7 May 1998 Edition
Six more POWS transferred
Balcombe Street Volunteers come home
``Welcome but long overdue'' was the verdict of Sinn Féin Ard Chomhairle member Martin Ferris on the transfer of six republican prisoners to Ireland from Britain last Tuesday 5 May.
Harry Duggan and Joe O'Connell from Clare, Hugh Doherty from Donegal, Eddie Butler from Limerick, Paul Magee from Belfast and Liam Quinn from San Francisco left years of isolation and sub-human conditions in British Jails to await permanent release in Ireland.
In a statement Ferris said ``Today's transfer of six republicans to Ireland from Britain is welcome but long overdue. Four of these prisoners have served over 23 years and had been told prior to Christmas that they would have to serve their entire lives in Jail.
``The harsh treatment endured by these prisoners over the years has been exacerbated by the treatment of their families who on arrival from Ireland for visits were regularly told that the prison had been moved. Over this lengthy period these men were consistently denied compassionate parole''.
Ferris also stressed that ``All of the remaining political prisoners in England who wish to transfer to Ireland should be transferred pending release''.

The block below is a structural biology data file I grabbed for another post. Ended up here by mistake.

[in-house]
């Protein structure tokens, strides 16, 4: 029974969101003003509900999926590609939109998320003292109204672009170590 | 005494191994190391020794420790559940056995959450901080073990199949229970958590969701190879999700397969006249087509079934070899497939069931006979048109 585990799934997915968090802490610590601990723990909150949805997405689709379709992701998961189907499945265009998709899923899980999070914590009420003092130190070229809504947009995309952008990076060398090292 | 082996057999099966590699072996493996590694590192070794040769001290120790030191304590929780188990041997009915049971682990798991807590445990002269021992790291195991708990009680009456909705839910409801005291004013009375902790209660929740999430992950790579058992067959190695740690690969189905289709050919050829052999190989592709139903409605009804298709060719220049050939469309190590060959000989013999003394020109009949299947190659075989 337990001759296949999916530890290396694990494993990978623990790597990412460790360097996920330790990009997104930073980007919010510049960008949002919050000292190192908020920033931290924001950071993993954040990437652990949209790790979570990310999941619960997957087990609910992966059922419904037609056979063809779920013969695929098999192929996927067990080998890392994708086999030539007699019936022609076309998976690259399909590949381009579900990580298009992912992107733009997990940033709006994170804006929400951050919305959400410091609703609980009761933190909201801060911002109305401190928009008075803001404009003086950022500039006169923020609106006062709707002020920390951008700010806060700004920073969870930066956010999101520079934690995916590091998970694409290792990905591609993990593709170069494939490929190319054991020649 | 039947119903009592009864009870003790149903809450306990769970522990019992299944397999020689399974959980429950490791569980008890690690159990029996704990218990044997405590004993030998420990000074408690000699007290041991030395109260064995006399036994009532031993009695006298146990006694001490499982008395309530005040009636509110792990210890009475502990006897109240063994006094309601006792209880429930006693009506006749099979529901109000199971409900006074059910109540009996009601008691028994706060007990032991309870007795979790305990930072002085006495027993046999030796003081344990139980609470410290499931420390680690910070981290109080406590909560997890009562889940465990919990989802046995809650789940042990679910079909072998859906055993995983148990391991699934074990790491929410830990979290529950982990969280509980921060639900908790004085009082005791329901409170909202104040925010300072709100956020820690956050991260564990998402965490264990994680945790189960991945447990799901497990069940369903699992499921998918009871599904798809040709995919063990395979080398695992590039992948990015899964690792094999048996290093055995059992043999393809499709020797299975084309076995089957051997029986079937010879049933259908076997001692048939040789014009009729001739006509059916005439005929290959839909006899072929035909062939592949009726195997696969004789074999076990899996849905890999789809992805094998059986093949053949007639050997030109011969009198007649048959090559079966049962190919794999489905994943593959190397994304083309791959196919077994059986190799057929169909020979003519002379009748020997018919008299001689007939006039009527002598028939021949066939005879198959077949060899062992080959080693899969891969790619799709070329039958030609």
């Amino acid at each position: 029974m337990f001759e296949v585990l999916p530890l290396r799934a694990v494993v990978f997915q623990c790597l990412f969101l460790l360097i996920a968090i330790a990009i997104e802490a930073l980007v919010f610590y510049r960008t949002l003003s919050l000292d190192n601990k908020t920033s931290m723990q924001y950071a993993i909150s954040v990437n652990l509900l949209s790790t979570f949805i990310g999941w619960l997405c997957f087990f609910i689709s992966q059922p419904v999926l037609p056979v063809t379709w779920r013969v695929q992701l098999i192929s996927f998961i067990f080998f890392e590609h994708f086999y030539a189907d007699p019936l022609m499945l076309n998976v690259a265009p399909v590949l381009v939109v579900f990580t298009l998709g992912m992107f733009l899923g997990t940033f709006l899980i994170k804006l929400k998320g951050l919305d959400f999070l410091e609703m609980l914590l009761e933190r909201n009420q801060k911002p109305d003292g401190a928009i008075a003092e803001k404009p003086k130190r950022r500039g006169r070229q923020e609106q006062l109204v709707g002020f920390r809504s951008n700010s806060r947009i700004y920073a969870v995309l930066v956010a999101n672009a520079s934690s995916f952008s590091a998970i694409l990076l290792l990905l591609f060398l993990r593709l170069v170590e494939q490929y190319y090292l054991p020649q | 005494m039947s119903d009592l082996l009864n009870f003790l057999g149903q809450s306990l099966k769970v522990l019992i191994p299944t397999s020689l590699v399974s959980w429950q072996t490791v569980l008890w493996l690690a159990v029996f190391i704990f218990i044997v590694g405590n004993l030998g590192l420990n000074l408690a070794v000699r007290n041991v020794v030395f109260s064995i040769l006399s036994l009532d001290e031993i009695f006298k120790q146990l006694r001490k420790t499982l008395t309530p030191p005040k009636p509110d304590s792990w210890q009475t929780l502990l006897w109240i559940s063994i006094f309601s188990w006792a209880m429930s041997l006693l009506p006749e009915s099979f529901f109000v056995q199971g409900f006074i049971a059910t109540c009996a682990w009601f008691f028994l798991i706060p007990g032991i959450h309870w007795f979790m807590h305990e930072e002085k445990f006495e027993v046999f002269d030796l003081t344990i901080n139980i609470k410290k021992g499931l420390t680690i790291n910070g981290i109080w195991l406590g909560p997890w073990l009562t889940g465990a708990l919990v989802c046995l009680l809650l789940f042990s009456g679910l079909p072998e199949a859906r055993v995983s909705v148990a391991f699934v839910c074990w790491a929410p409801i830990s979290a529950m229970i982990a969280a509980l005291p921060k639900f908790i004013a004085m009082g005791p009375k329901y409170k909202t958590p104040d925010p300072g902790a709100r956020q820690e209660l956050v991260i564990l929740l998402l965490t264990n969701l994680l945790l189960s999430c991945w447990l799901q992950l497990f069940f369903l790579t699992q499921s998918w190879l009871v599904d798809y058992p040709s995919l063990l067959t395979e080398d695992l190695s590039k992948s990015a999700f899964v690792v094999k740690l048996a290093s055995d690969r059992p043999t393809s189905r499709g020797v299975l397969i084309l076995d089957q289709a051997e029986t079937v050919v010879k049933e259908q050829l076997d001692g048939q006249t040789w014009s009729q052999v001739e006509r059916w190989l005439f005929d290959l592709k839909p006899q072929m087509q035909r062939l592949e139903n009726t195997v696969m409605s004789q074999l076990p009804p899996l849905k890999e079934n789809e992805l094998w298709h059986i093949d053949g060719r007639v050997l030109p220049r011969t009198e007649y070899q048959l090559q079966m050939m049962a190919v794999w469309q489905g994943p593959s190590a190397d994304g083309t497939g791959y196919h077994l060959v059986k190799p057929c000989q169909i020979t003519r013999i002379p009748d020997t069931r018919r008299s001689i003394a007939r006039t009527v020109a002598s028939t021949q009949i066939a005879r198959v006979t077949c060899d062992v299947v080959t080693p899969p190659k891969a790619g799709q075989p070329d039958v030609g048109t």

Former Crumlin Road Gaol escaper Paul Magee gave a clenched fist salute upon hitting the tarmac at Baldonnel airport, a salute not seen in public since Bodenstown 1981. He has been incarcerated in prisons in the 26 and Six Counties as well as Britain.
The other five prisoners transferred were all members of an IRA active service unit operating in Britain in the mid 1970s. Hugh Doherty, Martin O'Connell, Eddie Butler and Harry Duggan were arrested in London's Balcombe Street in December 1975.
During their trial the four instructed their lawyers to ''draw attention to the fact that four totally innocent people ''were serving ``massive sentences'' for three bombings in Woolwich and Guilford.
The British prosecution service ignored these statements and for 15 years the Guildford Four languished in British prisons.
In February 1977 Martin O'Connell spoke for the Four. He also told the court:
``No mention has been made in this court of the violence suffered by the Irish people; of the use of internment without trial in the Six Counties; of the conviction before the European Court of Human rights of the British Government for the torture of Irish people; nor the many brutalities of British colonial rule.
``We will be judged only by our countrymen. Any verdict or sentence from this court is nothing more than the continuation of the hyprocrisy of British rule in Ireland and the injustice it has inflicted on our country and its people....true peace can only come about when a nation is free from oppression and injustice.''